Stepsibling results, which initially seemed to be inconsistent with prior data, were found on closer examination to be coherent with the findings from adoptee, half‐ sibling, and conjugal data. After removal of three cases where the clinical diagnosis was not supported and with negative investigation, only one case out of 687 remained. Thus, 1/687 is closer to the true stepsibling risk.

The numbers of stepsiblings were necessarily small and we concede that they do not exclude an increased risk. However taken in conjunction with data from other CCPGSMS special case comparisons2,3,6 where the impact of shared early life environment can be assessed, our data provide additional support for the view that MS risk is unaffected by the familial microenvironment throughout life and that important nongenetic factors act at a broad population level to influence risk. The data further illustrate the necessity of considering the impact of ascertainment on epidemiological findings. The one aspect of risk in which stepsiblings may extend previous results more specifically is the suggestion raised in one paper that MS is related to childhood sexual abuse.10 As stepchildren (in the context of this paper, the stepsibling of the index case) are among the most frequent victims (in the context of the current paper, this would refer to one of the biological parents of index cases), this hypothesis would be perhaps viewed as being supported if we had found any instances of stepparent to stepchild transmission. However, clearly neither this study nor prior studies of adoptees6 and half siblings2 show even a trace of a common familial effect. Any further claims of infective causes of MS would need to take these data in account.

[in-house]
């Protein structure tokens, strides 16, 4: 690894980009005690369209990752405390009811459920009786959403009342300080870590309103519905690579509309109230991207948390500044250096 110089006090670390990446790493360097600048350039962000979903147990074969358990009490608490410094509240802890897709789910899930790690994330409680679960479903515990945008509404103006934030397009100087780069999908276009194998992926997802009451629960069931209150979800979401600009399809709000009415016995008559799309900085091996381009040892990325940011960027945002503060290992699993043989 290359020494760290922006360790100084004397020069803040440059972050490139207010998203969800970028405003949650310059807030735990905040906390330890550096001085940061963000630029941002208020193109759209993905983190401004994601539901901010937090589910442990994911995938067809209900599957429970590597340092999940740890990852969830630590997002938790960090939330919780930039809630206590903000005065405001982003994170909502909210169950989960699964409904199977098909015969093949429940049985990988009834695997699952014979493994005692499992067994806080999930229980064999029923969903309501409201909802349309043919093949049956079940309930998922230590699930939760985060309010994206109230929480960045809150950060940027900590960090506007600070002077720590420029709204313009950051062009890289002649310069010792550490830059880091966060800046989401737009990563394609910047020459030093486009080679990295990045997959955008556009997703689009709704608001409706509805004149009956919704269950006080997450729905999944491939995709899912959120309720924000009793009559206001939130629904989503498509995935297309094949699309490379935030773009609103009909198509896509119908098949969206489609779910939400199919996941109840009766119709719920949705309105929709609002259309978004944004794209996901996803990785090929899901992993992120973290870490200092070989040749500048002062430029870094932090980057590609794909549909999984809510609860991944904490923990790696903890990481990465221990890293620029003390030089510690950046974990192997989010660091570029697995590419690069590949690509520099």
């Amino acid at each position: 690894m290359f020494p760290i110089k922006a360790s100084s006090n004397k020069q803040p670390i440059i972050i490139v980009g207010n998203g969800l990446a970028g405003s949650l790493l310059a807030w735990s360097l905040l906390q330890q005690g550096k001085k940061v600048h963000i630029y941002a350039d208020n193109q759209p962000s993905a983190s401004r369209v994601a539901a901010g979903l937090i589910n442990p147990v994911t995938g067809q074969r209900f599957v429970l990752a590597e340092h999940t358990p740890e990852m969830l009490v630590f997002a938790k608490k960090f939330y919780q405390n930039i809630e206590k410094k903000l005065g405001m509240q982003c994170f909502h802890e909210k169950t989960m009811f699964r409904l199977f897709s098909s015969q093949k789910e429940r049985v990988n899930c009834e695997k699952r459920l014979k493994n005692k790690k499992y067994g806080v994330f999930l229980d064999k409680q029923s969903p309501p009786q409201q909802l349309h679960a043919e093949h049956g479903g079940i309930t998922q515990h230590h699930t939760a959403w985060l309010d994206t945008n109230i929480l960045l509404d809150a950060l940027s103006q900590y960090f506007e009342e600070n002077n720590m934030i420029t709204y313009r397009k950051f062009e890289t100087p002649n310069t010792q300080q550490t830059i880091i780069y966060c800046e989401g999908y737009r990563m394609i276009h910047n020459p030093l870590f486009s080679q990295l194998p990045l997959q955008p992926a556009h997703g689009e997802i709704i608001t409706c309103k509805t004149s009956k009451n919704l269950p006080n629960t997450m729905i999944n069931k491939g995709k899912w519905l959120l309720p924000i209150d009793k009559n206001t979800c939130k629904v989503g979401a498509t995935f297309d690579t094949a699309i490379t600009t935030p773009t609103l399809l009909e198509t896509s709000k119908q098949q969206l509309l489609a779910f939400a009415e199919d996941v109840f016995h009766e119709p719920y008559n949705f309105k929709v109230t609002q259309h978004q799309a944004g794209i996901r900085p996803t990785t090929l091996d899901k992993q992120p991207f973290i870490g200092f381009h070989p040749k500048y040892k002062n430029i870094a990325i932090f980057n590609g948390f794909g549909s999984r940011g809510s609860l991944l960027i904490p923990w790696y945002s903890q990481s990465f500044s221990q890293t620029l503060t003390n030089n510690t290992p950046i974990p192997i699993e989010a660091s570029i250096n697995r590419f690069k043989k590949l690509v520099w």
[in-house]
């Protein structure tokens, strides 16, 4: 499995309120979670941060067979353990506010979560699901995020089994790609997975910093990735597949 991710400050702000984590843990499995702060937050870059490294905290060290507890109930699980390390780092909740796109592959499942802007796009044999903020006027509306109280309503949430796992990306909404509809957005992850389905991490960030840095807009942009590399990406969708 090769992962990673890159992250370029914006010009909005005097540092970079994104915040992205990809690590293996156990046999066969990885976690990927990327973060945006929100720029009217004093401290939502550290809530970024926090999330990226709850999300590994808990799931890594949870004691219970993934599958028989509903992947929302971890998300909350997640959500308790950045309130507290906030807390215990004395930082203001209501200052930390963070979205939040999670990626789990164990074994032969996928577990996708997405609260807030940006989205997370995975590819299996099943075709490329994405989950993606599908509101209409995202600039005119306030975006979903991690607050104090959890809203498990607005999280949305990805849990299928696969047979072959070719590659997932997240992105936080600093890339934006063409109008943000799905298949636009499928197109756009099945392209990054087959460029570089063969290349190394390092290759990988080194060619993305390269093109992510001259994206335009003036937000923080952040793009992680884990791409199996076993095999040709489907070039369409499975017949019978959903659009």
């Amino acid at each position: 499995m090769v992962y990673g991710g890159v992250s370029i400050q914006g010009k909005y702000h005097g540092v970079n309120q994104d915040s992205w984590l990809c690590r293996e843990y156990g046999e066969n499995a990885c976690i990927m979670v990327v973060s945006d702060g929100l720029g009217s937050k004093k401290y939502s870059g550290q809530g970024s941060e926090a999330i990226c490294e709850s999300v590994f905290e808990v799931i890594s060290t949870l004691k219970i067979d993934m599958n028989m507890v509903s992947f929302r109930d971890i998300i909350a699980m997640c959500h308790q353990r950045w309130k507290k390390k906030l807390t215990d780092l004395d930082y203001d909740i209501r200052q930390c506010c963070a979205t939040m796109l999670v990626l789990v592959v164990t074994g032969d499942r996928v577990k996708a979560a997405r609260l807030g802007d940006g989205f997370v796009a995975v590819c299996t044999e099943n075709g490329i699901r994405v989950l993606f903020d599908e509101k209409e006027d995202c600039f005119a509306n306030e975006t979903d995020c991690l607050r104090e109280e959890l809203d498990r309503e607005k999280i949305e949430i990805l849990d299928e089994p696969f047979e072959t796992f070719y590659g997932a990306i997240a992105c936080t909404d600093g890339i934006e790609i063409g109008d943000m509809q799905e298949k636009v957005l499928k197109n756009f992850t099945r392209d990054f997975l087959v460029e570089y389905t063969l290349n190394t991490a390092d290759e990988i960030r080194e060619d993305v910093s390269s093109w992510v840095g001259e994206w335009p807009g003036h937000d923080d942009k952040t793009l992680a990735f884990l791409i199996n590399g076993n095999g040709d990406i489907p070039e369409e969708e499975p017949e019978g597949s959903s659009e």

The Multiple Sclerosis Society of Canada Research Foundation funded this research. DAD is a recipient of studentships from the Multiple Sclerosis Society of Canada. Dr. Sadovnick is a Michael Smith Foundation Distinguished Scholar.


MS - multiple sclerosis


Competing interests: none


1. Dyment D A, Ebers G C, Sadovnick A D. Genetics of multiple sclerosis: 2003 update. Lancet Neurology 20043104–110.110 [PubMed]
2. Ebers G C, Sadovnick A D, Dyment D A, Yee I M L, Willer C J, Risch N, Canadian Collaborative Study Group A parent of origin effect in multiple sclerosis: observations in half siblings. Lancet 2004363847–850.850 [PubMed]
3. Willer C J, Dyment D A, Sadovnick A D. et al Twin concordance and sibling recurrence rates in multiple sclerosis. PNAS 200310012877–12882.12882 [PMC free article] [PubMed]
4. Swanborg R H, Whittum‐Hudson J A, Hudson A P. Infectious agents and multiple sclerosis—are Chlamydia pneumoniae and human herpes virus 6 involved? J Neuroimmunol 20031361–8.8 [PubMed]
5. Ebers G C, Sadovnick A D, Risch N J, the Canadian Collaborative Study Group Familial aggregation in multiple sclerosis is genetic. Nature 1995377150–151.151 [PubMed]
6. Poser C M, Paty D W, Scheinberg L. et al New diagnostic criteria for multiple sclerosis: guidelines for research protocols. Ann Neurol 198313227–231.231 [PubMed]
7. Gaudet J P C, Hashimoto L, Sadovnick A D. et al A study of birth order and multiple sclerosis in multiplex families. Neuroepidemiology 199514188–192.192 [PubMed]
8. Gaudet J P C, Hashimoto L, Sadovnick A D. et al Is multiple sclerosis caused by late childhood infection? A case‐control study of birth order in sporadic cases of multiple sclerosis. Acta Neurol Scand 19959119–21.21 [PubMed]
9. Hawkes C H. Is multiple sclerosis a sexually transmitted infection? J Neurol Neurosurg Psychiatry 200273439–443.443 [PMC free article] [PubMed]
10. Hammond S R, English D R, McLeod J G. The age‐range of risk of developing multiple sclerosis: evidence from a migrant population in Australia. Brain 2000123968–974.974 [PubMed]